Saxophone/Buescher low pitch saxaphone
I purchased a Buescher low pitch saxaphone silver in color for my daughter at a garage sale. We paid $125.00 for it with the original (but beat up) case. The serial number is 239806 and has a pat date of Dec 8, 1914. Can you tell me anything about the value of this instrument.
I want to apologize for not getting back to you sooner. I had to make a trip out of town to help relatives effected by the hurricane and did not have access to my computer or the Internet for several days.
The saxophone you have is a 1928-29 Buescher True-Tone. This was Buescher's primary model from about 1897 to roughly 1930. Thus yours is one of the last before the introduction of the model that followed "The Aristocrat". As it's so close to the change over it could be a transitional model and share some of the characteristics of each model.
The True-Tone was produced in very large numbers mainly due to what we now refer to as the "Sax Craze" of the 1920's. During this time saxophone was as popular if not more than the electric guitar is today as jazz was the pop music of the time and the sax is of course a huge part of jazz. This resulted in a very large number of saxophones being produced and for those in the repair field, we see instruments from this time much more often than you might expect. Most in less than ideal condition.
Buescher's approach to the saxophone was to cater to the orchestral community. Thus their instruments have a very focused, dark tone, and the action had a very light feel. Where a company like Conn or Martin would cater to the jazz players and their tone is considered to be "bigger" and brighter and the action would be a bit stiffer, thus faster. Also the Bueschers tend to have better intonation than some other brands.
A few notes about maintainece of this horn. Buescher did things differently and had many innovations in their designs. The most notable is the "Snap-in" pad. I belive your horn should have these. The way to tell is look at the resonators on the pads. They should be a simple steel dome with no rivet of any kind in the middle. If the resonator is flat or has a dimple in the middle the horn has been modified. The snap in pads did just that, they snapped in. The idea behind this is when a pad went bad, a player could easily just pop it out and insert a new one. You could even buy pad sets and completely replace all the pads in your horn. However this was not as easy as it seems. As the saxophones would age, the corks, felts, etc that control the regulation would also change and these were not as easy to replace or regulate. Also there were small variations in the pads themselves that required a technician to check and regulate to prevent leaks. Even for a tech this is not an easy method. So what would happen is many of the techs would remove the "snaps" in the middle of the pad cup that held the pad and resonator in place and use a traditional glue in method of installing the pads.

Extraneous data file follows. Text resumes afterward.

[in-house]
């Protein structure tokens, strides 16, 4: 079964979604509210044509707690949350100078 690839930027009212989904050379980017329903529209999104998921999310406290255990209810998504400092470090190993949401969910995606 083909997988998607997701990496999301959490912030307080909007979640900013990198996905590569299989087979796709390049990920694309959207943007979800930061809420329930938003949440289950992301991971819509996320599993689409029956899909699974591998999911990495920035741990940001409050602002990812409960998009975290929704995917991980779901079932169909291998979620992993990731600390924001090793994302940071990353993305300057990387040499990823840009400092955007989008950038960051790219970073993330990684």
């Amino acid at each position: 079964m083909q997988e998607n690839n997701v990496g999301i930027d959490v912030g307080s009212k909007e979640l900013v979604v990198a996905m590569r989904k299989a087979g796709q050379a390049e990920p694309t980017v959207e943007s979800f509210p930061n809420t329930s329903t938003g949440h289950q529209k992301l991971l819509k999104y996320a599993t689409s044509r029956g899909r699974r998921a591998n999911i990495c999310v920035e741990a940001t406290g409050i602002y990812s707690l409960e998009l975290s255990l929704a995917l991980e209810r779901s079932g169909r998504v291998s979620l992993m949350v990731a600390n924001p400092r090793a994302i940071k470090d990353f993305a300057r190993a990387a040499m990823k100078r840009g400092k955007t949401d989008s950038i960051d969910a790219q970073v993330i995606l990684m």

I've played Bueschers with the original snap in pads and those with the glue in pads and I can not tell a difference in the way the horn plays or any effect in the sound or the color of the tone. However this will have an effect on the re-sale value of the instrument. Collectors want the original resonators and snaps to be in place as much as possible. A horn that has been modified and does not have the correct pads can loose as much as 30% to 40% of it's value.
Another innovation was the screw in springs. These have been a pain for most techs as replacement springs are no longer available. Therefore many of the horns have been modified to accept standard springs. Of course having the screw in type is prefered by an instrument modified to accept modern springs does not deduct much from the resale value.
However there is now a new method that allows a tech to use the more modern pads installed with glue and keep the original resonator. If you find a tech that is not filmier with the new method, I would be happy to speak with them.
The good news here is that you paid a very good price for the horn. I would not object to paying the price you did and then fix up and re-sale the instrument. You did not say if it was an Alto or a Tenor but either way you did very well. Even if you need to get the horn re-padded you will come out where you should be on an instrument like this.
Regarding that date on the back. I've gotten into many discussions and "arguments" with sax players who sware up and down there horn was made on Dec 8, 1914. However this is not a manufacture date, it's a patten issue date. The patten it is referring to is a patten issued to Vern Powell. Mr. Powell, was a flute maker who invented a method of drawing the tone hods out of the body of the instrument instead of cutting a hole and then soldering on a chimney. This prevented the tone holes from developing leaks as the solder would often suffer from metal fatigue or quality control issues at the factory. The paten expired in 1939 after 25 years. All saxophones and flutes that used this method were required to carry this date stamp and paten number and pay a few $$ to Mr. Powell. This made Mr. Powell very rich. Currently Mr. Powell's company makes some of the best flutes on the planet many sell in the high 5 figure range.
So you did a very good job on the price. I would recommend you have it looked over by a tech and do any necessary repairs. If you need help finding a tech you should go to the web site for the "National Association of Professional Band Instrument Repair Technicians" and do a search for a tech in your area. www.napbirt.org
If I can be of any more help, just let me know.